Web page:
Boy! What a Girl! (1947)

Approved  |   |  Comedy, Musical  |  7 April 1947 (USA)
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Ratings: 6.3/10 from 81 users  
Reviews: 7 user

A couple of theatrical producers try to get backing for their musical show.


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Complete credited cast:
Tim Moore ...
Elwood Smith ...
Duke Williams ...
Harry Diggs
Alan Jackson ...
Mr. Cummings
Sheila Guyse ...
Francine Cummings
Betti Mays ...
Cristola Cummings
Sybil Lewis ...
Mme. Deborah Martin
Warren Patterson ...
Donaldson (the landlord)
Slam Stewart ...
Slam (as Slam Stewart Trio)
Deek Watson ...
Himself (as Deek Watson and the Brown Dots)
Sidney Catlett ...
Himself (as Big Sid Catlett)
Ann Cornell ...
Gene Krupa ...
Rest of cast listed alphabetically:
International Jitterbugs ...
Themselves (as Harlemaniacs)
Basil Spears


Two small-time (aspiring to be big-time) producers are trying to convince a Chicago businessman to finance half of their show, while the other half is to be financed by a mysterious Mme. Deborah. But when Madame Deborah is not on hand to meet the money-man from Chicago, an ex-prizefighter is dressed to pose as her. Music and dancing provided by Deek Watson and His Brown Dots, 'Big' Sid Catlett and his band, and Ann Cornell and the International Jitterbugs. Drummer Gene Krupa has a drumming cameo. Written by Les Adams <>

Plot Summary | Add Synopsis


Comedy | Musical






Release Date:

7 April 1947 (USA)  »

Filming Locations:

Company Credits

Production Co:

Show detailed on  »

Technical Specs


Sound Mix:

Aspect Ratio:

1.37 : 1
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Did You Know?


The failure of the original copyright holder to renew the film's copyright resulted in it falling into public domain, meaning that virtually anyone could duplicate and sell a VHS/DVD copy of the film. Therefore, many of the versions of this film available on the market are either severely (and usually badly) edited and/or of extremely poor quality, having been duped from second- or third-generation (or more) copies of the film. See more »


Just In Case You Change Your Mind
Words and Music by Harry Patterson, Melvin Bell, and Deek Watson
Performed by Deek Watson and the Brown Dots
See more »

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User Reviews

Boy! What a Girl! should prove a fascinating find for fans of Tim "Kingfish" Moore
17 July 2008 | by (Baton Rouge, La.) – See all my reviews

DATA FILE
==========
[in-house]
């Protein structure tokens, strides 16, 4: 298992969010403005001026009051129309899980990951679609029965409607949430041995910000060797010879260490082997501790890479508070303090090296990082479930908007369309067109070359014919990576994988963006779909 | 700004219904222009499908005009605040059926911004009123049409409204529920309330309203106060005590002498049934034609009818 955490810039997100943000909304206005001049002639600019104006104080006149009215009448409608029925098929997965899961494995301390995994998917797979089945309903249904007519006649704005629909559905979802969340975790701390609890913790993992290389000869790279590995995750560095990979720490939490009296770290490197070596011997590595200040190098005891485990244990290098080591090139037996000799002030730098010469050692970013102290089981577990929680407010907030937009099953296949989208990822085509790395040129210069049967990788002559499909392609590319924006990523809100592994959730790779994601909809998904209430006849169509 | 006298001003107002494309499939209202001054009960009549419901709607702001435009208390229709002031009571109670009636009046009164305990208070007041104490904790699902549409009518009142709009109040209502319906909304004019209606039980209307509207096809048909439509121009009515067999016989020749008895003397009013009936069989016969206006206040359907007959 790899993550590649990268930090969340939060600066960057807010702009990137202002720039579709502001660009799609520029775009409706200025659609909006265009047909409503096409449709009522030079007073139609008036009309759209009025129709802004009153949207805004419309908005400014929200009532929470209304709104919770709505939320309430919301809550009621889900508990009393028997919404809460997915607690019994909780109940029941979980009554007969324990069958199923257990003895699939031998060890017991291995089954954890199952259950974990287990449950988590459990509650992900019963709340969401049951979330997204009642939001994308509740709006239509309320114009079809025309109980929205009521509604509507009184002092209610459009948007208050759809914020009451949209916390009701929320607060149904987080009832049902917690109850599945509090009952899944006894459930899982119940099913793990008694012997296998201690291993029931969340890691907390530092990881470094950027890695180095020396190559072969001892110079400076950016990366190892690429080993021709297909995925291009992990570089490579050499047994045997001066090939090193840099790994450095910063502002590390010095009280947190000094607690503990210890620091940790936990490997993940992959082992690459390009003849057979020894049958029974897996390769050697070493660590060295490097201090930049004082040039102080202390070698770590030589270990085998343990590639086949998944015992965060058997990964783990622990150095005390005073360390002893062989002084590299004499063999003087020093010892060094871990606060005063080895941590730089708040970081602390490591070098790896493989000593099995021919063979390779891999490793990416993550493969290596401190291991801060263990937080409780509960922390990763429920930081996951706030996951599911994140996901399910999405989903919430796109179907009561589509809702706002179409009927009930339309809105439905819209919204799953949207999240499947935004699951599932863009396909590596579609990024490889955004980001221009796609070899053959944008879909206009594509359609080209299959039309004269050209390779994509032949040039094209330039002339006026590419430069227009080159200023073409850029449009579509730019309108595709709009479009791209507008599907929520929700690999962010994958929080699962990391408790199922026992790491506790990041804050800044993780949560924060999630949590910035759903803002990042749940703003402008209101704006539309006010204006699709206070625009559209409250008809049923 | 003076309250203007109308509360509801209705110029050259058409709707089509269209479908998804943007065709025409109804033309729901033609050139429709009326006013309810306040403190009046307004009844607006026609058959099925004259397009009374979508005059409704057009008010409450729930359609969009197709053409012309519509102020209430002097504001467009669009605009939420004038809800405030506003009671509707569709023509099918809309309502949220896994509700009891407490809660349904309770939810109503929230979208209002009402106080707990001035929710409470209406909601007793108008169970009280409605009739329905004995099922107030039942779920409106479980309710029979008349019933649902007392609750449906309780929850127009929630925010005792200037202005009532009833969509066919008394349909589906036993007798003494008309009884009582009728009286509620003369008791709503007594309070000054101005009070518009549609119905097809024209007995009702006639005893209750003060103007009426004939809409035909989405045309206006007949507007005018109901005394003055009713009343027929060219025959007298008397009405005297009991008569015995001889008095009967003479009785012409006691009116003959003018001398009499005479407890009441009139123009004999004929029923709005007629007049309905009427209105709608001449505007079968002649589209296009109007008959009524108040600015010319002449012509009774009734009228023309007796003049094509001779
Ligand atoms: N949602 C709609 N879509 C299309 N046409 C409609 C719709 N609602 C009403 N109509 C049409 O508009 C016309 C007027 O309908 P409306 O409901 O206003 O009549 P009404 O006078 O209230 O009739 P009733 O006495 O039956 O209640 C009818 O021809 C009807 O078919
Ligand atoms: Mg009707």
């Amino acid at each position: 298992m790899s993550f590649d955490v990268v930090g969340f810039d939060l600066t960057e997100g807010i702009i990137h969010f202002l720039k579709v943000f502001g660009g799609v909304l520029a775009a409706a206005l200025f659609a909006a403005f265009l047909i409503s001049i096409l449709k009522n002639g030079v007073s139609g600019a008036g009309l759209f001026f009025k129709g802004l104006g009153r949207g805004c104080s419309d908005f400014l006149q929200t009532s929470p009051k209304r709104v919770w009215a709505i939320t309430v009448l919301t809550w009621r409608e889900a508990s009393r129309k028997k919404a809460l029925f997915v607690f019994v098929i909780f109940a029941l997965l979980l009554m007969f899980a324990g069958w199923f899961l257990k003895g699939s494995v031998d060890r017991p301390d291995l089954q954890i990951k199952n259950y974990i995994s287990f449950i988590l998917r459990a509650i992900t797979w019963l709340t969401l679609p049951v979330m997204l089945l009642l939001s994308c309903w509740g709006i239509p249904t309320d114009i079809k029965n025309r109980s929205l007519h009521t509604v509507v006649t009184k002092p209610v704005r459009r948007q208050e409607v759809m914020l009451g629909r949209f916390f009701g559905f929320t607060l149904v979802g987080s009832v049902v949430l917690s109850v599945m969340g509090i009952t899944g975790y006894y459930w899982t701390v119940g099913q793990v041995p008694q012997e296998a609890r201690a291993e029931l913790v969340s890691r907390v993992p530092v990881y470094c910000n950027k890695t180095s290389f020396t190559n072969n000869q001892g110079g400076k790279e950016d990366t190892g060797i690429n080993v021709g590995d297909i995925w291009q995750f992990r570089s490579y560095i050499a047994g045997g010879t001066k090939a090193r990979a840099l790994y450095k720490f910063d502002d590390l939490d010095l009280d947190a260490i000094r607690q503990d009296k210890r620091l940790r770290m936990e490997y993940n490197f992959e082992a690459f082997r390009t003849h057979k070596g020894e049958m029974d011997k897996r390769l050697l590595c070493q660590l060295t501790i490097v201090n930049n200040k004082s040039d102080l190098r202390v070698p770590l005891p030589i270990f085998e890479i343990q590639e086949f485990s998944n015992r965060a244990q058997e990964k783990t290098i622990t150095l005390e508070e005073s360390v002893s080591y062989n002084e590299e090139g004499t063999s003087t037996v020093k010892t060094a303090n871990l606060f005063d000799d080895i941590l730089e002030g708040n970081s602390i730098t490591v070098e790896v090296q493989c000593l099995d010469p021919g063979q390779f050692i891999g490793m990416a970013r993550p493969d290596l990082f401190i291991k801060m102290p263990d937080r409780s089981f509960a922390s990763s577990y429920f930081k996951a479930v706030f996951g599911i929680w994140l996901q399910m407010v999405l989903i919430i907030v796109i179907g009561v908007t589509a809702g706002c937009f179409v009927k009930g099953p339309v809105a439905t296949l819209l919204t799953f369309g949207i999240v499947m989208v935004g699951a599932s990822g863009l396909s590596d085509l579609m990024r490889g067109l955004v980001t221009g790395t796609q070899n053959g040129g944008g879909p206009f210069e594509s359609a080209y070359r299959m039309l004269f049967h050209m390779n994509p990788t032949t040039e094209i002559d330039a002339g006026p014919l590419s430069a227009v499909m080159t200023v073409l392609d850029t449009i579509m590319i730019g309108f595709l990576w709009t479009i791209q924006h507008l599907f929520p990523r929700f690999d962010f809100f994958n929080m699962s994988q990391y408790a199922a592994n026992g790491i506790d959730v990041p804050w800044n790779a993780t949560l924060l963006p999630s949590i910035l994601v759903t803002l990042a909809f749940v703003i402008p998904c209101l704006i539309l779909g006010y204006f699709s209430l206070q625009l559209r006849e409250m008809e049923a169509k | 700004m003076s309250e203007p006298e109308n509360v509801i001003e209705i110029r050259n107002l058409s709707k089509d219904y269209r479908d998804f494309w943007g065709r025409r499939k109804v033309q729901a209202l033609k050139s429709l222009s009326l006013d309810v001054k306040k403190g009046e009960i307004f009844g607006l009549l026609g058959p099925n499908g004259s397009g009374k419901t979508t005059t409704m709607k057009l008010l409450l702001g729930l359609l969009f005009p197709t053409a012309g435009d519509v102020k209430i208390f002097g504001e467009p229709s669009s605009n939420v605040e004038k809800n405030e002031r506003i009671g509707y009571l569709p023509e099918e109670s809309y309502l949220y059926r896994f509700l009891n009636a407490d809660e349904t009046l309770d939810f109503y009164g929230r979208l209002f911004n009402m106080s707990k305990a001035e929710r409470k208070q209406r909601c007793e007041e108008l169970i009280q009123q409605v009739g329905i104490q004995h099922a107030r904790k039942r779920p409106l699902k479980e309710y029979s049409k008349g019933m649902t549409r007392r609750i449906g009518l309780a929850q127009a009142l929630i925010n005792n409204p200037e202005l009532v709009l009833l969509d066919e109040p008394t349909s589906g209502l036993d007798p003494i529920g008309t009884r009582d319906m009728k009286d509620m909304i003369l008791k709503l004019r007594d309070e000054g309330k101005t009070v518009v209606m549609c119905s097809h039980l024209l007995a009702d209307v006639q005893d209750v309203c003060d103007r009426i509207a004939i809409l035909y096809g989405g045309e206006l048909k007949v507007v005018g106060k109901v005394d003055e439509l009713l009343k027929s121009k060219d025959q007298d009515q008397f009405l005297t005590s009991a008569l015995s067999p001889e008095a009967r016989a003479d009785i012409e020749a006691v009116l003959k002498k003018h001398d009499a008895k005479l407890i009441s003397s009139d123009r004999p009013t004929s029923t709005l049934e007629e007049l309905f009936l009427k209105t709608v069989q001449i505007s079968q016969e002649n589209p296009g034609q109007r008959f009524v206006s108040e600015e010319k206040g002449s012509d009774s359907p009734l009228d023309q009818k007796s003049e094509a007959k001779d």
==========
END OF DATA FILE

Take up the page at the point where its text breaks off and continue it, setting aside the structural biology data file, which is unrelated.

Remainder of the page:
While Boy! What a Girl! is a silly race musical comedy from the late '40s, there's at least one noteworthy thing about it: It stars Tim Moore years before he became well known as George "Kingfish" Stevens on TV's "Amos 'n' Andy". This is his only film role playing a character since he had been a specialty act previously in maybe one or two movies. He's quite funny here in drag pretending to be Mme. Deborah Martin (really Sybil Lewis) in order to secure backing for a show whose co-backer, a Mr. Cummings (Alan Jackson), falls for the pretend Deborah. Also falling for him, er, her is landlord Donaldson (Warren Patterson). All three are a hoot to watch here. Mr. Jackson's daughters, Francine (Sheila Guyse) and Cristola (Betti Mays), are in love with the would-be producers, Jim Walton (Elwood Smith) and Harry Diggs (Duke Williams) and would only be allowed to marry them if the pretend Deborah approves. The real Deborah is watching the whole thing as well as several musical acts hoping to be incognito for a while. That's all I'll mention except that both the comedy and music segments keep the movie running at a breezy hour and 9 minutes. Among the entertaining song spots: Ms. Mays performing "Crazy riffin'", Slam Stewart singing with his trio "Oh Me, Oh My, Oh Gosh" (Slam's most famous composition is "Flat Foot Floogie" which was recently played in The English Patient), Deek Watson-who I previously watched in Abbott and Costello's Pardon My Sarong when he was one of The Ink Spots-doing "Just You Change Your Mind" and "Baby, You're the Cutest One" (His most famous composition is "(I Love You) For Sentimental Reasons"), and drummer Sidney Catlett doing his thing before Gene Krupa-the only white cast member here-replaces him briefly. Anyone interested in a rare comedy find from the race movie era, Boy! What a Girl! is one worth looking for. P.S. In continuing to point out people associated with my birth state of Illinois, Mr. Moore was born in Rock Island, Mr. Catlett died in Chicago in 1951, and Mr. Krupa was born there in 1909.

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